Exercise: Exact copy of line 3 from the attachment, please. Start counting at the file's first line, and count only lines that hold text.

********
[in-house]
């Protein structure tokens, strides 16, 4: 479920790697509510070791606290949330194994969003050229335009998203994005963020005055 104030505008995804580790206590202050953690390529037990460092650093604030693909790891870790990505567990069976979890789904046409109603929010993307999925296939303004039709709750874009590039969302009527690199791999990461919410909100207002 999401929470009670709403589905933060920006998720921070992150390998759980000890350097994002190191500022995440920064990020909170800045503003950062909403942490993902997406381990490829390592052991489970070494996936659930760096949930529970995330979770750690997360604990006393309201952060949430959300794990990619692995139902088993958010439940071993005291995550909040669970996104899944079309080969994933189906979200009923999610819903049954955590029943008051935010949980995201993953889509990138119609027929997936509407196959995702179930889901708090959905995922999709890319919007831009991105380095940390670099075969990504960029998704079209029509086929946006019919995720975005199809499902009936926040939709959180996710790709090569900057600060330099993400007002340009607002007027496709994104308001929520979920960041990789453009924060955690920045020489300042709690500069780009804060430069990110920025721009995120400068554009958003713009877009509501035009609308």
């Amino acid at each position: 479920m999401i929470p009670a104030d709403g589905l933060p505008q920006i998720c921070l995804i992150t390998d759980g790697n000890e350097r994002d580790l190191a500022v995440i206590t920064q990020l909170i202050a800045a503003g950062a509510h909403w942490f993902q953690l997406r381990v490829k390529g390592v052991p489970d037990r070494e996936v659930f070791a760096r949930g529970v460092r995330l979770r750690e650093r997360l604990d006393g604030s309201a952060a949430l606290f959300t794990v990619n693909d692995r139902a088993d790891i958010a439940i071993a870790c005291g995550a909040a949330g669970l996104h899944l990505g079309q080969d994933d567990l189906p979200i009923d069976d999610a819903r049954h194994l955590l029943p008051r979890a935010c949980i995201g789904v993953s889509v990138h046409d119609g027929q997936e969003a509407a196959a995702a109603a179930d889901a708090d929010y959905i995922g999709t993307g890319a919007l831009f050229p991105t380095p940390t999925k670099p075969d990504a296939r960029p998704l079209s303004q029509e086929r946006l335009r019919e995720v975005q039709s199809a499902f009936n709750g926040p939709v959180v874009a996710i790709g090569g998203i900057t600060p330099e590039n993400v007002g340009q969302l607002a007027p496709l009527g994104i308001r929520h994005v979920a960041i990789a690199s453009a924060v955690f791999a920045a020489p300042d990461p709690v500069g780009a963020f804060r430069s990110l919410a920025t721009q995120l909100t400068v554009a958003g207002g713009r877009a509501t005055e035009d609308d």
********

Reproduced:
């Amino acid at each position: 479920m999401i929470p009670a104030d709403g589905l933060p505008q920006i998720c921070l995804i992150t390998d759980g790697n000890e350097r994002d580790l190191a500022v995440i206590t920064q990020l909170i202050a800045a503003g950062a509510h909403w942490f993902q953690l997406r381990v490829k390529g390592v052991p489970d037990r070494e996936v659930f070791a760096r949930g529970v460092r995330l979770r750690e650093r997360l604990d006393g604030s309201a952060a949430l606290f959300t794990v990619n693909d692995r139902a088993d790891i958010a439940i071993a870790c005291g995550a909040a949330g669970l996104h899944l990505g079309q080969d994933d567990l189906p979200i009923d069976d999610a819903r049954h194994l955590l029943p008051r979890a935010c949980i995201g789904v993953s889509v990138h046409d119609g027929q997936e969003a509407a196959a995702a109603a179930d889901a708090d929010y959905i995922g999709t993307g890319a919007l831009f050229p991105t380095p940390t999925k670099p075969d990504a296939r960029p998704l079209s303004q029509e086929r946006l335009r019919e995720v975005q039709s199809a499902f009936n709750g926040p939709v959180v874009a996710i790709g090569g998203i900057t600060p330099e590039n993400v007002g340009q969302l607002a007027p496709l009527g994104i308001r929520h994005v979920a960041i990789a690199s453009a924060v955690f791999a920045a020489p300042d990461p709690v500069g780009a963020f804060r430069s990110l919410a920025t721009q995120l909100t400068v554009a958003g207002g713009r877009a509501t005055e035009d609308d």